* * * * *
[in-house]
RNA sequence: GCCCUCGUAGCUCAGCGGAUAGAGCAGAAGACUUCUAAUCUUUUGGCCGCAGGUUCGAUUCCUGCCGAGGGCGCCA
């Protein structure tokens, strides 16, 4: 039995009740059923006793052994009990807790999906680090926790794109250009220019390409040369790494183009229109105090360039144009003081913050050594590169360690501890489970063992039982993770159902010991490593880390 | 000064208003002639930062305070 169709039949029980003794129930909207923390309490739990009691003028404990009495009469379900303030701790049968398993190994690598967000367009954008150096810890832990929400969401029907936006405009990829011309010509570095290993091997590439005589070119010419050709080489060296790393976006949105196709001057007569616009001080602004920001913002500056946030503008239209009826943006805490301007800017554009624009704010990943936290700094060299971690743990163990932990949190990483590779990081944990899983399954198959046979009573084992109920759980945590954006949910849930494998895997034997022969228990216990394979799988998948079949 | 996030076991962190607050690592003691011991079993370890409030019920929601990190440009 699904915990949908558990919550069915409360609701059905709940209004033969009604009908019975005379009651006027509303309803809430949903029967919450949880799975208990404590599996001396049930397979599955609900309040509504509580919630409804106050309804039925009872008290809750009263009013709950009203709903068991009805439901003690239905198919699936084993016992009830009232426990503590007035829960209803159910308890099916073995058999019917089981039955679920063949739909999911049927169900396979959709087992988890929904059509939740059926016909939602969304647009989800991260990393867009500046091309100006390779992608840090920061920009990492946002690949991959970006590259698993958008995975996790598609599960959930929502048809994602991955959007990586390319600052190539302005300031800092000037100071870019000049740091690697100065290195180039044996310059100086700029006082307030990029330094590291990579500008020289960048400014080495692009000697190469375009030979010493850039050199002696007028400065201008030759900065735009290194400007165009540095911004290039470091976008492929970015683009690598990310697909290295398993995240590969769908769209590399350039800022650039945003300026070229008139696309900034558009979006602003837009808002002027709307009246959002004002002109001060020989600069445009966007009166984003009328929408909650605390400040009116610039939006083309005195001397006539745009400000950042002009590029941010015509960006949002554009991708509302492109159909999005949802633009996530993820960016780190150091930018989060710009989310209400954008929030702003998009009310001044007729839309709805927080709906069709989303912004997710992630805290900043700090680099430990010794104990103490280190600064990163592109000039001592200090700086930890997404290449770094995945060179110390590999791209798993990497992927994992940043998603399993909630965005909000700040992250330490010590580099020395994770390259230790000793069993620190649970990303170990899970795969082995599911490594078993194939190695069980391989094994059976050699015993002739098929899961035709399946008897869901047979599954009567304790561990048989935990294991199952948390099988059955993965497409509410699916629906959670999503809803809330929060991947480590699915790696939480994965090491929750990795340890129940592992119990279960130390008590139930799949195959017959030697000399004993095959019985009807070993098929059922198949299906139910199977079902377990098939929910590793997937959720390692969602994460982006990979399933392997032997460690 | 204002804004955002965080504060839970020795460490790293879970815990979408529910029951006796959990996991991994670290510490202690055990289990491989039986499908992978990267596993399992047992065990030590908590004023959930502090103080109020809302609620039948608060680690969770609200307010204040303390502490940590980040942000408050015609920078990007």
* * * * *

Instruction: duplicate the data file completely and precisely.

[in-house]
RNA sequence: GCCCUCGUAGCUCAGCGGAUAGAGCAGAAGACUUCUAAUCUUUUGGCCGCAGGUUCGAUUCCUGCCGAGGGCGCCA
């Protein structure tokens, strides 16, 4: 039995009740059923006793052994009990807790999906680090926790794109250009220019390409040369790494183009229109105090360039144009003081913050050594590169360690501890489970063992039982993770159902010991490593880390 | 000064208003002639930062305070 169709039949029980003794129930909207923390309490739990009691003028404990009495009469379900303030701790049968398993190994690598967000367009954008150096810890832990929400969401029907936006405009990829011309010509570095290993091997590439005589070119010419050709080489060296790393976006949105196709001057007569616009001080602004920001913002500056946030503008239209009826943006805490301007800017554009624009704010990943936290700094060299971690743990163990932990949190990483590779990081944990899983399954198959046979009573084992109920759980945590954006949910849930494998895997034997022969228990216990394979799988998948079949 | 996030076991962190607050690592003691011991079993370890409030019920929601990190440009 699904915990949908558990919550069915409360609701059905709940209004033969009604009908019975005379009651006027509303309803809430949903029967919450949880799975208990404590599996001396049930397979599955609900309040509504509580919630409804106050309804039925009872008290809750009263009013709950009203709903068991009805439901003690239905198919699936084993016992009830009232426990503590007035829960209803159910308890099916073995058999019917089981039955679920063949739909999911049927169900396979959709087992988890929904059509939740059926016909939602969304647009989800991260990393867009500046091309100006390779992608840090920061920009990492946002690949991959970006590259698993958008995975996790598609599960959930929502048809994602991955959007990586390319600052190539302005300031800092000037100071870019000049740091690697100065290195180039044996310059100086700029006082307030990029330094590291990579500008020289960048400014080495692009000697190469375009030979010493850039050199002696007028400065201008030759900065735009290194400007165009540095911004290039470091976008492929970015683009690598990310697909290295398993995240590969769908769209590399350039800022650039945003300026070229008139696309900034558009979006602003837009808002002027709307009246959002004002002109001060020989600069445009966007009166984003009328929408909650605390400040009116610039939006083309005195001397006539745009400000950042002009590029941010015509960006949002554009991708509302492109159909999005949802633009996530993820960016780190150091930018989060710009989310209400954008929030702003998009009310001044007729839309709805927080709906069709989303912004997710992630805290900043700090680099430990010794104990103490280190600064990163592109000039001592200090700086930890997404290449770094995945060179110390590999791209798993990497992927994992940043998603399993909630965005909000700040992250330490010590580099020395994770390259230790000793069993620190649970990303170990899970795969082995599911490594078993194939190695069980391989094994059976050699015993002739098929899961035709399946008897869901047979599954009567304790561990048989935990294991199952948390099988059955993965497409509410699916629906959670999503809803809330929060991947480590699915790696939480994965090491929750990795340890129940592992119990279960130390008590139930799949195959017959030697000399004993095959019985009807070993098929059922198949299906139910199977079902377990098939929910590793997937959720390692969602994460982006990979399933392997032997460690 | 204002804004955002965080504060839970020795460490790293879970815990979408529910029951006796959990996991991994670290510490202690055990289990491989039986499908992978990267596993399992047992065990030590908590004023959930502090103080109020809302609620039948608060680690969770609200307010204040303390502490940590980040942000408050015609920078990007």